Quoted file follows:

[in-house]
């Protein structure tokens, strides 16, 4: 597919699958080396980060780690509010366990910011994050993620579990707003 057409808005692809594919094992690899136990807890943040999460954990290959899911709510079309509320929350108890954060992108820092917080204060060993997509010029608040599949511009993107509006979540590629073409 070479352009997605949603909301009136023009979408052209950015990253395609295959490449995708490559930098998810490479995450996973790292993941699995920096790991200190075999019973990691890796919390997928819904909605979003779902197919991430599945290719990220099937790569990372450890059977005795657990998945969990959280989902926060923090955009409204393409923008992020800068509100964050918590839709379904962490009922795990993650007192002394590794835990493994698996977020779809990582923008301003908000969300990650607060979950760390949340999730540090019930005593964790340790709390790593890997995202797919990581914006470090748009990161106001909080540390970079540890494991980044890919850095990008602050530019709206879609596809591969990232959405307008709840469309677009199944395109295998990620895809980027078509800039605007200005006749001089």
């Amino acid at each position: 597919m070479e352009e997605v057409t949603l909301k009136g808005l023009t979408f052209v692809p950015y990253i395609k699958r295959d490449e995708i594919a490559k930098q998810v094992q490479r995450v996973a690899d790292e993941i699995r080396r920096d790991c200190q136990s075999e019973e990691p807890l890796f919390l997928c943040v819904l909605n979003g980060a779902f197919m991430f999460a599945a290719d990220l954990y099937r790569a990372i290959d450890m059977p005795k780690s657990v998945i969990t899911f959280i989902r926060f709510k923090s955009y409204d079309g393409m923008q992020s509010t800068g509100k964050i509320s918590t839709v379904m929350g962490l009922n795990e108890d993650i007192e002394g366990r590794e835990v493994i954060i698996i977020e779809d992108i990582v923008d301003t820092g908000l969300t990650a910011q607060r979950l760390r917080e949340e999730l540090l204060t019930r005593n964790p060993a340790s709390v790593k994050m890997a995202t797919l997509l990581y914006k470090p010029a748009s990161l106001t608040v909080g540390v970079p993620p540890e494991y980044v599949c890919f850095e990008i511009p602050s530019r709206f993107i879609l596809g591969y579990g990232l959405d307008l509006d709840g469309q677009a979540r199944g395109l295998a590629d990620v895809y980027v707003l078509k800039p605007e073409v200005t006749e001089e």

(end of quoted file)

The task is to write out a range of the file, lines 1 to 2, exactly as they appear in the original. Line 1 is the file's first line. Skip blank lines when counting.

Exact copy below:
[in-house]
């Protein structure tokens, strides 16, 4: 597919699958080396980060780690509010366990910011994050993620579990707003 057409808005692809594919094992690899136990807890943040999460954990290959899911709510079309509320929350108890954060992108820092917080204060060993997509010029608040599949511009993107509006979540590629073409 070479352009997605949603909301009136023009979408052209950015990253395609295959490449995708490559930098998810490479995450996973790292993941699995920096790991200190075999019973990691890796919390997928819904909605979003779902197919991430599945290719990220099937790569990372450890059977005795657990998945969990959280989902926060923090955009409204393409923008992020800068509100964050918590839709379904962490009922795990993650007192002394590794835990493994698996977020779809990582923008301003908000969300990650607060979950760390949340999730540090019930005593964790340790709390790593890997995202797919990581914006470090748009990161106001909080540390970079540890494991980044890919850095990008602050530019709206879609596809591969990232959405307008709840469309677009199944395109295998990620895809980027078509800039605007200005006749001089």